Milky Way's mystery solved: the plane of satellite galaxies disperses over time

A study led by researchers at the Universities of Helsinki and Durham reveals the curious structure surrounding our galaxy to be short-lived, and consistent with dark matter theory. This breakthrough was possible thanks to new supercomputer simulations and observations by ESA's GAIA space telescope.

The patterns traced by constellations of stars have fascinated stargazers since prehistoric times. Stories and myths, and even the ability to predict our future, were built around these evocative stellar arrangements.

Modern astronomers punctured the magic of constellations when they showed that they are mere visual, chance alignments of stars who are often at great distances from one another. Since stars are moving, wait long enough and new constellations will appear while old ones will dissolve.

More recently, another strange pattern, this time traced by bright satellite galaxies that orbit our own Milky Way galaxy, has gripped the imagination of modern astronomers and physicists. In the 1970s, the great Cambridge astronomer, the late Professor Donald Lynden-Bell, noted that these satellites seem to be arranged in an implausibly thin plane piercing through our galaxy - the Milky Way’s “plane of satellites”. To add to the mystery, it was later argued that these galaxies are circling the Galaxy in a coherent and long-lived disk.

The Milky Way’s plane of satellites is so striking and yet so bizarre that astronomers have tried to look for similar structures in large cosmological simulations, which track the evolution of the universe from the Big Bang to the present with an impressive degree of realism. When they repeatedly failed to find them, they questioned the validity of the standard cosmological model, and some even questioned the very existence of dark matter that underpins it.

In a billion years the plane of satellite galaxies will have disintegrated, as will today's constellations

Now, a group of astronomers including at the Universities of Helsinki and Durham, have shown that the Milky Way plane of satellites is, like the constellations of yore, nothing more than a chance alignment – and like the constellations, it is bound to dissolve.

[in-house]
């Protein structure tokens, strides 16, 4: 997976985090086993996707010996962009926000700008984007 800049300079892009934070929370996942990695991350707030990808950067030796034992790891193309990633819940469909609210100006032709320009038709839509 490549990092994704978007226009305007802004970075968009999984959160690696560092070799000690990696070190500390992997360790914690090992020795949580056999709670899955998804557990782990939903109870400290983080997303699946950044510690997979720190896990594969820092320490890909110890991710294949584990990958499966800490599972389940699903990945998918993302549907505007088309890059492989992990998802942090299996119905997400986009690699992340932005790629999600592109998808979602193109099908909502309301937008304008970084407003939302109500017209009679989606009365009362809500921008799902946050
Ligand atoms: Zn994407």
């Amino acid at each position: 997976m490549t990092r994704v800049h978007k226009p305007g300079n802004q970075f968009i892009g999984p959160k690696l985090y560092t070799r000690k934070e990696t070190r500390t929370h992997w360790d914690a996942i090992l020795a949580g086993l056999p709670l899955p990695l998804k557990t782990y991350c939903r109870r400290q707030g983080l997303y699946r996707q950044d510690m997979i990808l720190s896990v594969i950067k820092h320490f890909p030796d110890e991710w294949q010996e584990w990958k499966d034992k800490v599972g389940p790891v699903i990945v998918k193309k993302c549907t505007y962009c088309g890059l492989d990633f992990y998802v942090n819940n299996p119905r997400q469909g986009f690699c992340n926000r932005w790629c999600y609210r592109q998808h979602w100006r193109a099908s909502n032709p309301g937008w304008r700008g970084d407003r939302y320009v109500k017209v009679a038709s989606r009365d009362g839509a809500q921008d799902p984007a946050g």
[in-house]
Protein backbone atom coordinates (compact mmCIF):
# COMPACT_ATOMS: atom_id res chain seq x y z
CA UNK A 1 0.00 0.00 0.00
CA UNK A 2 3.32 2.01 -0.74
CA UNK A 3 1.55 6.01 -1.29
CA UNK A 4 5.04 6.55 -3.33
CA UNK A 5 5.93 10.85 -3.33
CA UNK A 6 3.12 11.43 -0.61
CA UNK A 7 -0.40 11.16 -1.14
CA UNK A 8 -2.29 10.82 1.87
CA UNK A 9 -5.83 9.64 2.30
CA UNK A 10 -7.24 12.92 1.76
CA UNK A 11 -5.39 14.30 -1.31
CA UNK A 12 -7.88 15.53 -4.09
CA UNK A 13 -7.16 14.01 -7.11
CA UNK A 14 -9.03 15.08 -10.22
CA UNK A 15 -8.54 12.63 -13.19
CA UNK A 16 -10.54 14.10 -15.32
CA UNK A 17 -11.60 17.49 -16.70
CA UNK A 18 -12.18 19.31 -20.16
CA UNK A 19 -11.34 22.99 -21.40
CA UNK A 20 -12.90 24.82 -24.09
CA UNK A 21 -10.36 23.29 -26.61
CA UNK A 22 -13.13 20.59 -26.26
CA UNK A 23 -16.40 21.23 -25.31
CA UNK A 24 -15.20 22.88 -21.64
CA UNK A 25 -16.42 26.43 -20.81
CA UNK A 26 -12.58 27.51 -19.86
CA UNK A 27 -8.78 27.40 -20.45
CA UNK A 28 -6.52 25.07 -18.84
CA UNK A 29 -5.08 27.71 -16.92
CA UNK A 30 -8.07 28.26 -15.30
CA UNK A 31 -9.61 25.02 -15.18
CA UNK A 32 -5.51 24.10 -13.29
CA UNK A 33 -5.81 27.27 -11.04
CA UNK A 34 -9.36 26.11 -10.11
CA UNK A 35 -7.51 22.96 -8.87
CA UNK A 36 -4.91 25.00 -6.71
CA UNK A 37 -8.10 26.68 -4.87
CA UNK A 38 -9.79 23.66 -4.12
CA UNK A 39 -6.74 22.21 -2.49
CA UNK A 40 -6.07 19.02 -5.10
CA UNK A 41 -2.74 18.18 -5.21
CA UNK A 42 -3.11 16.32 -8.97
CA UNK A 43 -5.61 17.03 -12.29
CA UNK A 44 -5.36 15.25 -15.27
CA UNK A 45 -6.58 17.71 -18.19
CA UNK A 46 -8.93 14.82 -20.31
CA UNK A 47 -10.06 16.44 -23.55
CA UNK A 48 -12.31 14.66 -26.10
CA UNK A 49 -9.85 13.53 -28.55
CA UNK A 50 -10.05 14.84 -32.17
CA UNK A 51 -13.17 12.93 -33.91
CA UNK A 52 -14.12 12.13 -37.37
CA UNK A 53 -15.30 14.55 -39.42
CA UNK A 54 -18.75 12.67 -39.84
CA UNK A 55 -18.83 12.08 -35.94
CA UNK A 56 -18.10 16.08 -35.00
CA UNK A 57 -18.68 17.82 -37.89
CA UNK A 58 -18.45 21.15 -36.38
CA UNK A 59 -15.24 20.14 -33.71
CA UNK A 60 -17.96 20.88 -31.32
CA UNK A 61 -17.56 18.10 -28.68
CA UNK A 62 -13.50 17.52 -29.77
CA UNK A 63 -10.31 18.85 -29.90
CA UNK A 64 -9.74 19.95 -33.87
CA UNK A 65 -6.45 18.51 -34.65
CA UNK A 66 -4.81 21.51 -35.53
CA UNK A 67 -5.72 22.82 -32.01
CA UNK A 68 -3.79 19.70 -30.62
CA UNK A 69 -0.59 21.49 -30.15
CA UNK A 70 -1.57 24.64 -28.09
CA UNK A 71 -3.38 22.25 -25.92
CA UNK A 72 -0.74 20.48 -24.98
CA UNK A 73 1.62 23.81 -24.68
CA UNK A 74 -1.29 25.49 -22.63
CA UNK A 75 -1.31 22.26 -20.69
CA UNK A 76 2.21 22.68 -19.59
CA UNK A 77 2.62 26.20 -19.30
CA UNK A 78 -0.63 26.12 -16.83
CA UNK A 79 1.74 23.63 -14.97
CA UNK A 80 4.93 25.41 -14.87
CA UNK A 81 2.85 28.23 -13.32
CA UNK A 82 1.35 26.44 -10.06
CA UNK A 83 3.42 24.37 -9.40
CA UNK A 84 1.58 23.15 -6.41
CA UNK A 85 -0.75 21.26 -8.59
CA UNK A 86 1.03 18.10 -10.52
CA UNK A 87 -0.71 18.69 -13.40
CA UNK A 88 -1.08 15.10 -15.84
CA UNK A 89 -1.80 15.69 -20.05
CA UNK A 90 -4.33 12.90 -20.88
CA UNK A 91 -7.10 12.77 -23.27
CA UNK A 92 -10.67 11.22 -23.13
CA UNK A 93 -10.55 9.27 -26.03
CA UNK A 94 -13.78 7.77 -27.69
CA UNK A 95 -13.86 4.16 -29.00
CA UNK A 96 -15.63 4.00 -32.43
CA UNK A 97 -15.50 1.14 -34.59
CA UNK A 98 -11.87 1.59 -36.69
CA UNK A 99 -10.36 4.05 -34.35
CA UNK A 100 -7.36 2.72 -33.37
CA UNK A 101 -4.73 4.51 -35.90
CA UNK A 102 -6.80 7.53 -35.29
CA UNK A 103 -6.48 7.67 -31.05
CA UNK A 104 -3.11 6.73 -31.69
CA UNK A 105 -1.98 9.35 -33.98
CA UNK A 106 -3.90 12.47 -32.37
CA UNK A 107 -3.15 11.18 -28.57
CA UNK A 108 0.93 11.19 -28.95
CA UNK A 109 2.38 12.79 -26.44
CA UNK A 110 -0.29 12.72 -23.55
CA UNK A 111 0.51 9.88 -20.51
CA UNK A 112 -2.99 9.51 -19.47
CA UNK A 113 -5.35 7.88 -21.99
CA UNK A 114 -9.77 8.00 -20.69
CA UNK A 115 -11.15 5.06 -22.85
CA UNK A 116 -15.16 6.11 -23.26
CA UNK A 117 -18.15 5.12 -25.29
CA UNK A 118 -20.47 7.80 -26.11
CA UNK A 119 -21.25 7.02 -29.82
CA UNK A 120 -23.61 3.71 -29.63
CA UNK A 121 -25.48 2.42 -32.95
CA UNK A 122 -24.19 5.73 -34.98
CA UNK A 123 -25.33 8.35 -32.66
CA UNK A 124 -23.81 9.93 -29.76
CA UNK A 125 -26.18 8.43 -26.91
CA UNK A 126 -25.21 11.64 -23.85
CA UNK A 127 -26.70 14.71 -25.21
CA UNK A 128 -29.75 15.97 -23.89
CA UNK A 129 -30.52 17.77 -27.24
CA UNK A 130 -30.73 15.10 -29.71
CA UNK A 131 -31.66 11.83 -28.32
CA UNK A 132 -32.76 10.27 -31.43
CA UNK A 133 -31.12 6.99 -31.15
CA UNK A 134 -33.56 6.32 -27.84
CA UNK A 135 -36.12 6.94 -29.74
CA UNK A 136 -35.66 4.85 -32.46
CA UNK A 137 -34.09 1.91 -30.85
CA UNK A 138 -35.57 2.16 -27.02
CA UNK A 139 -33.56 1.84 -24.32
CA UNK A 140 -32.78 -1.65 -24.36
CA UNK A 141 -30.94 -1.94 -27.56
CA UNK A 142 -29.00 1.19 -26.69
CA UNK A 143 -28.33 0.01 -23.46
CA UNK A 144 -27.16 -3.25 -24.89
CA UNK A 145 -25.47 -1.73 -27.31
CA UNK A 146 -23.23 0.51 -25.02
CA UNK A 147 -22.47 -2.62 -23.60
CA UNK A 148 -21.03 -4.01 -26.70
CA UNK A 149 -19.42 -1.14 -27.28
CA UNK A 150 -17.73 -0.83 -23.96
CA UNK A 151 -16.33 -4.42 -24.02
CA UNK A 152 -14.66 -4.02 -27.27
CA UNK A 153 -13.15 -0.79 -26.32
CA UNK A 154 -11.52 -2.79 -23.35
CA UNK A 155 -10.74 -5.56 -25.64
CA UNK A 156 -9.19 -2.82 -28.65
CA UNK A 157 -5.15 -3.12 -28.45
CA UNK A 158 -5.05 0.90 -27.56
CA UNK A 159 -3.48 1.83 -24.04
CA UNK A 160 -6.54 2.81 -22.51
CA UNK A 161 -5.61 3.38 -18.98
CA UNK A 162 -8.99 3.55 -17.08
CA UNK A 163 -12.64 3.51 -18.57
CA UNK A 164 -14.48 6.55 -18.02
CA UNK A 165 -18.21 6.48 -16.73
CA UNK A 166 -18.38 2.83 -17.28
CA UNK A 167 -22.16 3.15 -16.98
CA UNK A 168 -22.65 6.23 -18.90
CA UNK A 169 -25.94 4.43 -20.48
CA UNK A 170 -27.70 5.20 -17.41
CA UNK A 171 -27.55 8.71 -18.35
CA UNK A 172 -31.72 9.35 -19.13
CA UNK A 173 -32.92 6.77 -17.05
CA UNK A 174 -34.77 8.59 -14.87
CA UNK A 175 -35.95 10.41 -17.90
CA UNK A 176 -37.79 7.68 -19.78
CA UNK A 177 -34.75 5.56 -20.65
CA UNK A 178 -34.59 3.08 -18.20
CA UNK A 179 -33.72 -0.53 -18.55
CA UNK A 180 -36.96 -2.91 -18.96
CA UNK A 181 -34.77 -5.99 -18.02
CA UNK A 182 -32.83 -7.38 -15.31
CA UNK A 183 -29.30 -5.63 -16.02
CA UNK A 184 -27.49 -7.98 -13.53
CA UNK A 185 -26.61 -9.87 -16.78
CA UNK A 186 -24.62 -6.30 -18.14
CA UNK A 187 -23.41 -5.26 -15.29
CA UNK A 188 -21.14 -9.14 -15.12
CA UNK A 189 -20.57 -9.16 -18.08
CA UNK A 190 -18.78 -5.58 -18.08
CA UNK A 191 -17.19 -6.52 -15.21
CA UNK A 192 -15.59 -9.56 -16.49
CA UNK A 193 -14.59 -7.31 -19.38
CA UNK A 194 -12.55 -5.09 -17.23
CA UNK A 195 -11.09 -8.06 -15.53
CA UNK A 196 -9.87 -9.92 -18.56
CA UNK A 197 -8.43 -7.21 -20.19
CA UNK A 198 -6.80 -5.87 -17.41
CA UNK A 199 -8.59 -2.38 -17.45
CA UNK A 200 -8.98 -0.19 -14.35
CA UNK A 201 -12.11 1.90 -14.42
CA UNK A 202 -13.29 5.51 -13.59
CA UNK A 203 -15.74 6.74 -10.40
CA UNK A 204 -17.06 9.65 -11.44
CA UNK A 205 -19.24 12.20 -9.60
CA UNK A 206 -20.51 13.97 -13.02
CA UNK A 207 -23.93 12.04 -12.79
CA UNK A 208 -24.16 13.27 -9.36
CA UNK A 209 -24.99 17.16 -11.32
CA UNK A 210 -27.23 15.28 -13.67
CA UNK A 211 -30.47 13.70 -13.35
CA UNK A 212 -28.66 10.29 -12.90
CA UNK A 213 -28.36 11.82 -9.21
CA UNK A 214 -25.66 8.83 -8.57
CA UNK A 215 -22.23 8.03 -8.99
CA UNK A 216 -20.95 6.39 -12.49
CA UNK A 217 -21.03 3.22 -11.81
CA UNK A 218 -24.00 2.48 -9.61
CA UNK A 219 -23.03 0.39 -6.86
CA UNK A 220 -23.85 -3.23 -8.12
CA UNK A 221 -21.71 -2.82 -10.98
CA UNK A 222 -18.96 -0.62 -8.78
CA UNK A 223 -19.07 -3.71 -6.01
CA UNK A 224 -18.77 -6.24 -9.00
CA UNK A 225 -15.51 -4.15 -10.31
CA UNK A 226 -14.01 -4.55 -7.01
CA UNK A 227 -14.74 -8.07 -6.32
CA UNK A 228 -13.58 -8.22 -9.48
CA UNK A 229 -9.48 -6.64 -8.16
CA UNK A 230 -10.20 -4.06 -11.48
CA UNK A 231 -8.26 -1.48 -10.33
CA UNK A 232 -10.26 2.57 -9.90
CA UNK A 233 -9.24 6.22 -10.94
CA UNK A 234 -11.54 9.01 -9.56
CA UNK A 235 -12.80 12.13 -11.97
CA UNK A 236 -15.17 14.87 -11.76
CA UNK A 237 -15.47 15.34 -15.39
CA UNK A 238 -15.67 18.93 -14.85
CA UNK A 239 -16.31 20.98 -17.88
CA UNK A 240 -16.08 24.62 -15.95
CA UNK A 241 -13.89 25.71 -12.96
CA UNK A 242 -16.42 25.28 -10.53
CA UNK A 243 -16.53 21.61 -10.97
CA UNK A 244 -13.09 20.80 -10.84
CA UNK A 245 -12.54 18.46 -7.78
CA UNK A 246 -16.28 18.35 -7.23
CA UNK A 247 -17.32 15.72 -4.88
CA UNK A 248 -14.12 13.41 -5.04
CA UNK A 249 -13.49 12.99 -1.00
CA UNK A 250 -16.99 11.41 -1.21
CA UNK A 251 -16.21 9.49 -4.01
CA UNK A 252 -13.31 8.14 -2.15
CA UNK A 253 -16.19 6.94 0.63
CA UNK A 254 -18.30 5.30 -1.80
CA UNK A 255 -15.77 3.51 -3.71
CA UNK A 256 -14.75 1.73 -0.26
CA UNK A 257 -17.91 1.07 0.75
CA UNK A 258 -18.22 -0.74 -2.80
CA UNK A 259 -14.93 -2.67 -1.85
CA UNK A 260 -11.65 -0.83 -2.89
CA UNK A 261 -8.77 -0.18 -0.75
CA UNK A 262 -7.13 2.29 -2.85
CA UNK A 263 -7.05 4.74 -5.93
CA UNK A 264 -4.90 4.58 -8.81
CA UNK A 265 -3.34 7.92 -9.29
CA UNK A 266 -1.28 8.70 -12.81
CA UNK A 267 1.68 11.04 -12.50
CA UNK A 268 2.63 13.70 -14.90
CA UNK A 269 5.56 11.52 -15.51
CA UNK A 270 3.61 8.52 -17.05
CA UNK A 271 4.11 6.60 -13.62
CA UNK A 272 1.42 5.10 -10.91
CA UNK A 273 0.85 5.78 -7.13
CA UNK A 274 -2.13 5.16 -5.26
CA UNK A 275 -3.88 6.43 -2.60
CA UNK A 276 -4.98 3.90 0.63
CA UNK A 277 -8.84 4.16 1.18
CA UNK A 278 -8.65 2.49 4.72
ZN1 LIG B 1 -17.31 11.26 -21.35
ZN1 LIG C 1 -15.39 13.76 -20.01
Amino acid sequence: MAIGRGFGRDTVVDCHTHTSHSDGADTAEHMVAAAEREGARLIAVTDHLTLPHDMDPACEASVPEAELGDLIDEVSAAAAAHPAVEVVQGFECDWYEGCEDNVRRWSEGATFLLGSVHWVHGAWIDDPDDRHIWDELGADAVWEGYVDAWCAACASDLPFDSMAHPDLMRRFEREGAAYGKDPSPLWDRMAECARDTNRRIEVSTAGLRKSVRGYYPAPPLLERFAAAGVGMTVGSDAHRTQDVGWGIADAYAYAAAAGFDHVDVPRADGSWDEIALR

“The plane of satellites was truly mind boggling,” says the study’s lead author, Till Sawala. “It is perhaps unsurprising that a puzzle which has endured for almost fifty years required a combination of methods to solve it - and an international team to come together.” 

This breakthrough was made possible, in part, by new data from the European Space Agency's GAIA space observatory. GAIA is charting a six-dimensional map of the Milky Way, providing precise positions and motion measurements for about one billion stars in our Galaxy (about 1 percent of the total) and its companion systems. This allowed them to project the orbits of the satellites into the past and future, and see the plane form and dissolve in a few hundred million years – a mere blink of an eye in cosmic time.

To close the loop, astronomers also searched new, tailor-made cosmological simulations for evidence of planes of satellites. They realised that previous studies based on simulations had been misled by failing to take into account the distances of satellites from the centre of the Galaxy, which made the virtual satellite systems appear much rounder than the real one.

Taking this into account, they found several virtual Milky Ways which boast a plane very similar to what is observed. This removes one of the main objections to the validity of the standard model of cosmology, and means that the concept of dark matter remains the cornerstone of our understanding of the Universe.

“The standard Lambda cold dark matter model is currently the best model we have for our universe and solving the plane of satellites problem resolves another challenge to the model”, says co-author, professor Peter H. Johansson.

"We have been able to remove one of the main outstanding challenges to the cold dark matter theory: it continues to provide a remarkably faithful description of the evolution of our Universe", comments Durham University’s Carlos Frenk.